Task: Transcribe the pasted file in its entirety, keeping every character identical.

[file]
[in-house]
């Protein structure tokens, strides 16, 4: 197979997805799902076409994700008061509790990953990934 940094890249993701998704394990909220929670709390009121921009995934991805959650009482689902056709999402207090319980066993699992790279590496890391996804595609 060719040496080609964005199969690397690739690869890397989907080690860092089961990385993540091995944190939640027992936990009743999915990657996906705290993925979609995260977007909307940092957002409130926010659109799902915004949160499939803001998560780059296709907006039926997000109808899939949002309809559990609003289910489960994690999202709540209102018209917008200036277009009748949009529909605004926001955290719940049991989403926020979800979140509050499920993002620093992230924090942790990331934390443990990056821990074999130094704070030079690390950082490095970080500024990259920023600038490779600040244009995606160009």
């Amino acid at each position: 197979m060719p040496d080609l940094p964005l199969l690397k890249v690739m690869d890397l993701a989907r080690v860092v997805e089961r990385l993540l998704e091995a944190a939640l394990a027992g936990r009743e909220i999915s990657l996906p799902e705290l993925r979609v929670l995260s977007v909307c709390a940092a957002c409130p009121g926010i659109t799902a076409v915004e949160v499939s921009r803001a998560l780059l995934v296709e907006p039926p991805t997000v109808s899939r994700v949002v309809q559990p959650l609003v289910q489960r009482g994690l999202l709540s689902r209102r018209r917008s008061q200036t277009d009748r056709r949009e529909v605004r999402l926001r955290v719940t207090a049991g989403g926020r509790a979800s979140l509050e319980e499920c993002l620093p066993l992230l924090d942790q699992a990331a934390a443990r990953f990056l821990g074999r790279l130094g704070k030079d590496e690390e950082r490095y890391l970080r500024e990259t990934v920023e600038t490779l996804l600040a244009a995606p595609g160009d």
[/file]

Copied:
[in-house]
């Protein structure tokens, strides 16, 4: 197979997805799902076409994700008061509790990953990934 940094890249993701998704394990909220929670709390009121921009995934991805959650009482689902056709999402207090319980066993699992790279590496890391996804595609 060719040496080609964005199969690397690739690869890397989907080690860092089961990385993540091995944190939640027992936990009743999915990657996906705290993925979609995260977007909307940092957002409130926010659109799902915004949160499939803001998560780059296709907006039926997000109808899939949002309809559990609003289910489960994690999202709540209102018209917008200036277009009748949009529909605004926001955290719940049991989403926020979800979140509050499920993002620093992230924090942790990331934390443990990056821990074999130094704070030079690390950082490095970080500024990259920023600038490779600040244009995606160009």
């Amino acid at each position: 197979m060719p040496d080609l940094p964005l199969l690397k890249v690739m690869d890397l993701a989907r080690v860092v997805e089961r990385l993540l998704e091995a944190a939640l394990a027992g936990r009743e909220i999915s990657l996906p799902e705290l993925r979609v929670l995260s977007v909307c709390a940092a957002c409130p009121g926010i659109t799902a076409v915004e949160v499939s921009r803001a998560l780059l995934v296709e907006p039926p991805t997000v109808s899939r994700v949002v309809q559990p959650l609003v289910q489960r009482g994690l999202l709540s689902r209102r018209r917008s008061q200036t277009d009748r056709r949009e529909v605004r999402l926001r955290v719940t207090a049991g989403g926020r509790a979800s979140l509050e319980e499920c993002l620093p066993l992230l924090d942790q699992a990331a934390a443990r990953f990056l821990g074999r790279l130094g704070k030079d590496e690390e950082r490095y890391l970080r500024e990259t990934v920023e600038t490779l996804l600040a244009a995606p595609g160009d």